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article imageOp-Ed: Ahmedinijad wants to be first Iranian in space

By Paul Wallis     Feb 11, 2013 in World
Sydney - Iranian President Ahmedinijad has said he’s ready to be the first Iranian to go into space. The international press is quite rightly speechless. There’s only so much you can do with any language to express opinions.
News Daily:
"I am ready to be the first human to be sent to space by Iranian scientists," Ahmadinejad said on Monday, on the sidelines of an exhibition of space achievements in Tehran, according to the Mehr news agency.
"Sending living things into space is the result of Iranian efforts and the dedication of thousands of Iranian scientists."
It’s not actually as bizarre as it seems. Ahmedinijad’s final term in office ends in August this year. As career moves go, this one would be straight up. After all, what do ex-Iranian Presidents do with all that spare time?
Iran’s highly ambitious and equally controversial space program has also had its share of detractors and skepticism, so Ahmedinijad would be moving in to an a form of celebrity he knows well.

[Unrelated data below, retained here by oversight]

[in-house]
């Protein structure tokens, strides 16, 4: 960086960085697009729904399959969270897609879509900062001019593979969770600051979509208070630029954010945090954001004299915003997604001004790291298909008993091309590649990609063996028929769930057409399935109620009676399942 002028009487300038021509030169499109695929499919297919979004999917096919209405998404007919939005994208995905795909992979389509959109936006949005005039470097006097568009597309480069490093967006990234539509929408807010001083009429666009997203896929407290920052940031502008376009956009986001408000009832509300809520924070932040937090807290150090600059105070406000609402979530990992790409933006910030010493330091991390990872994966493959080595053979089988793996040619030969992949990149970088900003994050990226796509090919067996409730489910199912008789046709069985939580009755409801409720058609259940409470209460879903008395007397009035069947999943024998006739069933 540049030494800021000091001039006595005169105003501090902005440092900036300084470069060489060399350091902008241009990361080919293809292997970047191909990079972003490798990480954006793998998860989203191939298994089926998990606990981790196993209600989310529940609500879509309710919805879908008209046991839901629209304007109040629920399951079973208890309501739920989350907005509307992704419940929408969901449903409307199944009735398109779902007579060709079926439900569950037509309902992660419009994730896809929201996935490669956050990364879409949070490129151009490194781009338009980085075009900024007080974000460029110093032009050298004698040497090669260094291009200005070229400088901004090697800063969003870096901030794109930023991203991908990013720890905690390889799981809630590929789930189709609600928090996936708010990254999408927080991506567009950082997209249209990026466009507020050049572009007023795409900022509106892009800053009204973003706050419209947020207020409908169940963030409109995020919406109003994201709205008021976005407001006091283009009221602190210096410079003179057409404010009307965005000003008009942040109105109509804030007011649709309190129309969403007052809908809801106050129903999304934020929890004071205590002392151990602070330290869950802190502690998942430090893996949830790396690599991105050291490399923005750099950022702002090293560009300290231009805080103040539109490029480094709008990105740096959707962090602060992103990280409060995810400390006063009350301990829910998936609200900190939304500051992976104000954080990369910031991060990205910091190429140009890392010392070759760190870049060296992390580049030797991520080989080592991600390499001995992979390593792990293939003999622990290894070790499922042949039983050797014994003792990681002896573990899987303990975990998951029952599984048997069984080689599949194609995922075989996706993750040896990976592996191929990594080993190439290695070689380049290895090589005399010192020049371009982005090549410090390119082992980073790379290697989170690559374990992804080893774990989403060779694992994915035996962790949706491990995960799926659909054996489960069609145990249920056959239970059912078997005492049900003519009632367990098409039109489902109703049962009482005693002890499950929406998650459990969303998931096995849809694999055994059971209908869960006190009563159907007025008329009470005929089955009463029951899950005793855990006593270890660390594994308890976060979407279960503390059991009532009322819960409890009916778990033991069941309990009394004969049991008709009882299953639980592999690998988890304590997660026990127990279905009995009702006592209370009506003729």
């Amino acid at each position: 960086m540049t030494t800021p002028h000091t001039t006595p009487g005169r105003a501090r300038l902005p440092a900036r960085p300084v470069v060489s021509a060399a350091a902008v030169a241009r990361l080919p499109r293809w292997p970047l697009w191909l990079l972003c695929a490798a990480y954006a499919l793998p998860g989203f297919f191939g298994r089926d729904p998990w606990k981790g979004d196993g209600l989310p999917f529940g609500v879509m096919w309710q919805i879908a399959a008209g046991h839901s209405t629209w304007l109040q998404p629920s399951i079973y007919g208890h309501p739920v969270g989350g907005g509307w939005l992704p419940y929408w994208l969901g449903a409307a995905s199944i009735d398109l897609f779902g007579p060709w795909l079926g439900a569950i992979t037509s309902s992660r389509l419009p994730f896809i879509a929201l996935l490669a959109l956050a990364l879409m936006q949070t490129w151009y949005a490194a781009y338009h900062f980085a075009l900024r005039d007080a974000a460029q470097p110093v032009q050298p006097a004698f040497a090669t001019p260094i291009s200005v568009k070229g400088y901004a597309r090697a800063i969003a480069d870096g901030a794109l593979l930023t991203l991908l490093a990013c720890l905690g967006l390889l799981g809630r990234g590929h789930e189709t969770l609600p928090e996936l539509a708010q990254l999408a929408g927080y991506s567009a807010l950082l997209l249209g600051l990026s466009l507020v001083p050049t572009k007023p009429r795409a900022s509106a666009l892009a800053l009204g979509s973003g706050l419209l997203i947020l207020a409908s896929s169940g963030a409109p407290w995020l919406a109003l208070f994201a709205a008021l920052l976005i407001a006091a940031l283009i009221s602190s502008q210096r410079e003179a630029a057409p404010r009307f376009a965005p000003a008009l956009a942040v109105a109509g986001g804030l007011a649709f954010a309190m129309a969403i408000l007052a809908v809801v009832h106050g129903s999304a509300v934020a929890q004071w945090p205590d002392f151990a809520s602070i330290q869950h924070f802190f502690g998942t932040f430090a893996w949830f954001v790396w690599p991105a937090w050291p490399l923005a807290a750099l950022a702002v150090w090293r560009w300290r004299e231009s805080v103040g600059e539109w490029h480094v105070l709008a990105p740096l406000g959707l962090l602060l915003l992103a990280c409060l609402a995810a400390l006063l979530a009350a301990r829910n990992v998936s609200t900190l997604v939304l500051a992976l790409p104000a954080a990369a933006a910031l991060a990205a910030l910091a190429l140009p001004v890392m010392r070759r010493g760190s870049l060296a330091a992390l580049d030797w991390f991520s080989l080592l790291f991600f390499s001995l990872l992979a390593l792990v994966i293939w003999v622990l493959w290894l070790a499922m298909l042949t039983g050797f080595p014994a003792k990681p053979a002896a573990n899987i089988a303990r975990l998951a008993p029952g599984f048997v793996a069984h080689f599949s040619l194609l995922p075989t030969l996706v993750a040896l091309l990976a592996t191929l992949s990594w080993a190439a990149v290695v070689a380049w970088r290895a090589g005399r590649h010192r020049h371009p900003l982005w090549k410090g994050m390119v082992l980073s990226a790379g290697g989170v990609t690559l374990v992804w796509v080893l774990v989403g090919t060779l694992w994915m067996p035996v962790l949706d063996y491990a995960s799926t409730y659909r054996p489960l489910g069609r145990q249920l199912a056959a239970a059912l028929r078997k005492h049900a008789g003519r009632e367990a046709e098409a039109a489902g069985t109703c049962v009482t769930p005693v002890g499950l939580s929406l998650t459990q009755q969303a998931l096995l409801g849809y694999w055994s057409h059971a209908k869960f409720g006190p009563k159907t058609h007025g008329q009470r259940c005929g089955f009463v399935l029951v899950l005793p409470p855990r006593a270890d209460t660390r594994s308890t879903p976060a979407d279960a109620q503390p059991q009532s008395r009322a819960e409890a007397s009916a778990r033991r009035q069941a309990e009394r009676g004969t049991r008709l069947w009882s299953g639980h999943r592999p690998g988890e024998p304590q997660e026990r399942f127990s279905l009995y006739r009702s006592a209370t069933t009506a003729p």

A manned space flight is in fact on the agenda of the Iranian space agency. It’s the next step in a logical progression of Iranian moves designed to prove Iran can do things despite Western sanctions and obstruction. This is also very much a natural area of interest for Ahemedinijad, who’s taken a lot of personal flak from the foreign media over the years.
Exactly how much peace of mind the world will have with President Ahmedinijad flying overhead in orbit is debatable. The Americans and Israelis may have some doubts about the upside to an orbiting Ahmedinijad passing overhead, particularly if with a live microphone.
A mission of this sort would, of course, make Ahmedinijad a global hero in terms of the Iranian-backed world. It would be a propaganda coup for Iran, and a pretty uncomfortable experience for Iran’s enemies, particularly regional enemies.
Nobody, of course, knows how much credence to give Ahmedinijad’s statement. Presumably, we’ll see.
If it works, perhaps some Western talkback people could be persuaded to take their ideologies to the universe, too. Ahmedinijad may yet deserve a Nobel Prize for his contributions to science.
This opinion article was written by an independent writer. The opinions and views expressed herein are those of the author and are not necessarily intended to reflect those of
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